George Orwell lamented in his 1946 essay “Politics and the English Language, that:
“Most people who bother with the matter at all would admit that the English language is in a bad way, but it is generally assumed that we cannot by conscious action do anything about it.”
‘Most people’ can safely ignore society’s grammar problems, but if you’re a teacher, you can’t afford to ignore your own. Words are the coin of your realm. They hold pride of place in your professional presence in the classroom. For years, I’ve searched for a good grammar-check program. I’ve tried many different online and software options that promised results (such as White Smoke, Ginger, After the Deadline, and Correct English Complete). None were better than the built-in program that comes with MS Word, and that is wrong half the time.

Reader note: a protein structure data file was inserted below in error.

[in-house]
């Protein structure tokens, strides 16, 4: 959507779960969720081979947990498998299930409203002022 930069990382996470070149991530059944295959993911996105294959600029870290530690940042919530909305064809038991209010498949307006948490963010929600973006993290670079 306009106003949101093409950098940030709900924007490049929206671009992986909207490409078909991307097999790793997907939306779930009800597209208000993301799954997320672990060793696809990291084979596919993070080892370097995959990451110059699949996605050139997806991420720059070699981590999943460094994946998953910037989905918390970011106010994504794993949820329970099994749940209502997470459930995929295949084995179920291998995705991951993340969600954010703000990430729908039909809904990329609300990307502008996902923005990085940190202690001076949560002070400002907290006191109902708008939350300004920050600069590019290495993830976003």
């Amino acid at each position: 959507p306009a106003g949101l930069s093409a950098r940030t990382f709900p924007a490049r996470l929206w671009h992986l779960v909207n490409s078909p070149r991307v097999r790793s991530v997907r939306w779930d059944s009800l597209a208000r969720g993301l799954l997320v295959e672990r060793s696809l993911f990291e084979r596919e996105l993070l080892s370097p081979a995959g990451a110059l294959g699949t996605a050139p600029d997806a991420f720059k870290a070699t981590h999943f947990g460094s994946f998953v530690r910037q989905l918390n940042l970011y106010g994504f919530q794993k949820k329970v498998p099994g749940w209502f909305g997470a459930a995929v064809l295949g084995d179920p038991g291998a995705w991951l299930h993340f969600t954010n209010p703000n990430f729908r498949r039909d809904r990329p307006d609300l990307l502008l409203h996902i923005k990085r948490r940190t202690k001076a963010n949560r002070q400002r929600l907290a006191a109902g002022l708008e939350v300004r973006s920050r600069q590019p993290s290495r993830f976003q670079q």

Then I found Grammarly. This online tool and word processing add-in (free or fee) searches 100 points of grammar (250 with Premium), is a contextual spellchecker, and offers word choices to improve writing. Both versions come with a Chrome extension to review emails, FB updates, and entries in Discussion Boards and Forums. The premium account offers a Windows Microsoft Office add-in and a choice of thirty writing styles like business emails and academic essays.
Set-up is easy. Create an account and get started. No downloads or installation.
Paste your text into the canvas and tell Grammarly what type of document you’re writing ”
Grammarly highlights problems and explains changes with reference to appropriate grammar rules. In the education subscription, students (and teachers) can check for plagiarism.